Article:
Why Do my Kidneys Hurt - All Possible Reasons
Pain in the lower back or lumbar region is not just merely pain in many occasions, but can be related to kidney pain as it is in this area where these organs are found. There are several causes that can make you feel kidney pain, so the treatment to get rid of it can vary highly.
Want to discover the possible origin of this problem? Keep on reading this OneHowTo article and find out why your kidneys hurt while you schedule a visit with a specialist to have a proper checkup.
One possible cause of kidney pain is lumbago (lower back pain), which can appear due to a variety of causes such as poor posture, overworking of that muscle area, stress, not sleeping properly, etc.
When this lower back pain lasts longer than 7 days, reaching or even surpassing 7 weeks, we can safely say it's chronic lower back pain. In these cases the pain may be localized in this area of your back but can extend to other areas such as the bladder, groin or the inner thigh.
We recommend you consult our article How to find the best positions to sleep to learn how to reduce it.
Also, symptoms of herniated discs include pain in the lower back, which can be confused with kidney problems. A pinched nerve, such as the sciatic nerve, can also cause this type of pain.
The symptoms of a herniated disc are:
- Pain in the lower back that can be confused with kidney pain.
- Pain in the back of the leg, which can extend to the calf and heel.This symptom is known as sciatica and is a clear symptom of a hernia, which discards problems with your kidneys.
- Cramps and rigid back.
- Weak lower limbs.
For women, it is also very common that the so-called kidney pain emerges due to menstruation. Some women suffer discomfort in the lower back area during the days of their menstrual cycle or those leading to it.
Pregnancy can also cause pain in the lower back, especially in the last trimester due to the excess strain on the lower back. In both cases, this pain will not last long and the pain will be relieved after giving birth or, in the first case, after the first days of your period.
Once we've discarded those conditions that could seem to be related to the kidneys but are not, it's time to answer the question: why do my kidneys hurt?. Let's take a look at the disorders that could make your actual kidneys hurt.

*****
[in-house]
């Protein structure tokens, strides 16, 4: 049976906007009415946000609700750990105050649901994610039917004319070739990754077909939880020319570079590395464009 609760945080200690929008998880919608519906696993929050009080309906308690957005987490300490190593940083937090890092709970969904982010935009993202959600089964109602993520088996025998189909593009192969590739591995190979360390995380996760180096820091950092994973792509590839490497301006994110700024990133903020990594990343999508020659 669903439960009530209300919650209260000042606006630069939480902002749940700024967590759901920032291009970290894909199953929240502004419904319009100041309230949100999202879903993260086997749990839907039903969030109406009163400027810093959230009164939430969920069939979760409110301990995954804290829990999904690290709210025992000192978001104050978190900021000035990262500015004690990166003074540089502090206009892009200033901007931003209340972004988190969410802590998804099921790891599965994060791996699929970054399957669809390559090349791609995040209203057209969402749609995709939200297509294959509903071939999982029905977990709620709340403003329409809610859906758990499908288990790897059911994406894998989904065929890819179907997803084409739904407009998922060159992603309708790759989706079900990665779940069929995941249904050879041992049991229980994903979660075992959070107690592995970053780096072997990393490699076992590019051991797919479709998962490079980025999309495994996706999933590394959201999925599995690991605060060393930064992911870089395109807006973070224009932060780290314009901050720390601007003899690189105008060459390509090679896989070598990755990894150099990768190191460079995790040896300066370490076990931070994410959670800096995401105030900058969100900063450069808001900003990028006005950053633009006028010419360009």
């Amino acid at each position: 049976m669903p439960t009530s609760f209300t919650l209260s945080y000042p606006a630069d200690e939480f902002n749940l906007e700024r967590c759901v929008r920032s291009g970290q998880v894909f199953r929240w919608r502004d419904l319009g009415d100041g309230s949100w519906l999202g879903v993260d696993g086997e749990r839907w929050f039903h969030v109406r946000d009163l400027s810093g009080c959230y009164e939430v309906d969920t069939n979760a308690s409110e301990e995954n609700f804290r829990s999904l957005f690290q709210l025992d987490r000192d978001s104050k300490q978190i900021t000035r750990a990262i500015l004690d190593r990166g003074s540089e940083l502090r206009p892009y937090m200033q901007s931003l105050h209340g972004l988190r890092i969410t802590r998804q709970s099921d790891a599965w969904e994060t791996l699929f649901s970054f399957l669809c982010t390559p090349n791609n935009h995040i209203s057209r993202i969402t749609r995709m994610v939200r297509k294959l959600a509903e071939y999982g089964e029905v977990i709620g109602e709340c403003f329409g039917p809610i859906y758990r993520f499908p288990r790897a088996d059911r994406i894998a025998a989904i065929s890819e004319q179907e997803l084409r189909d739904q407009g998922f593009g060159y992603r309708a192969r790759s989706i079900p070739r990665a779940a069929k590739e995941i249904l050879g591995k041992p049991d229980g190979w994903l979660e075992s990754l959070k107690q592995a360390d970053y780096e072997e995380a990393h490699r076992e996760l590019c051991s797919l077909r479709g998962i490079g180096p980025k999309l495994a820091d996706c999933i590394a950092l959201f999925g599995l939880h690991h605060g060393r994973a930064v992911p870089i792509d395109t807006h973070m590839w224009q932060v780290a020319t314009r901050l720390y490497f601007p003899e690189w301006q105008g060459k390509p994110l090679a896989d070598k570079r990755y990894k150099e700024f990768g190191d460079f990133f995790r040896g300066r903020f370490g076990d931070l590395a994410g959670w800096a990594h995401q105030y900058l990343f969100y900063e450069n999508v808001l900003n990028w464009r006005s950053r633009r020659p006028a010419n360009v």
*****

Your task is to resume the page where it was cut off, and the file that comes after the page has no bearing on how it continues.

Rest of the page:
The formation of kidney stones can be slow and progressive, and in most cases the patient does not know about its existence until they start to go down the urethra, creating discomfort that will surely make you visit a doctor. This condition is characterized by:
- Pain on the side of your back that can extend to the abdomen.
- Intense-colored urine that can also present blood.
- Fever, nausea and vomit in some cases.
Visit a doctor if you notice these symptoms.
Urinary or renal infection
A urinary infection can evolve to a renal infection or kidney stones, which need to be treated with bladder probes or several other treatments that can lead t renal infection. Both cases share similar symptoms:
- Pain in the groin, side or lumbar area. In the case of urinary tract infections, this pain is present when the infection has reached the kidneys.
- Frequent urination with scarce urination.
- Pain and burning sensation when urinating.
- Dark colored urine with a strong smell or, in some cases, blood.
- Fever, nausea and vomit.
This condition appears when your kidneys are inflamed, so it's a very common infection in this organ. Its symptoms are similar to an infection, though the patient will also present swollen limbs, headache, apathy, drowsiness or weakness.
Other causes of kidney pain
Other less common causes that can cause your kidney to hurt are the following:
- Kidney abscess
- Kidney cyst
- Kidney cancer
Any discomfort on the side of your lower back, groin or lower back that is accompanied by changes in urine, fever, nausea and vomit implies a kidney problem and needs to be medically assisted.
If you are worried about your kidney health, find out how to care for your kidneys.
This article is merely informative, oneHOWTO does not have the authority to prescribe any medical treatments or create a diagnosis. We invite you to visit your doctor if you have any type of condition or pain.
If you want to read similar articles to Why Do my Kidneys Hurt - All Possible Reasons, we recommend you visit our Diseases & secondary effects category.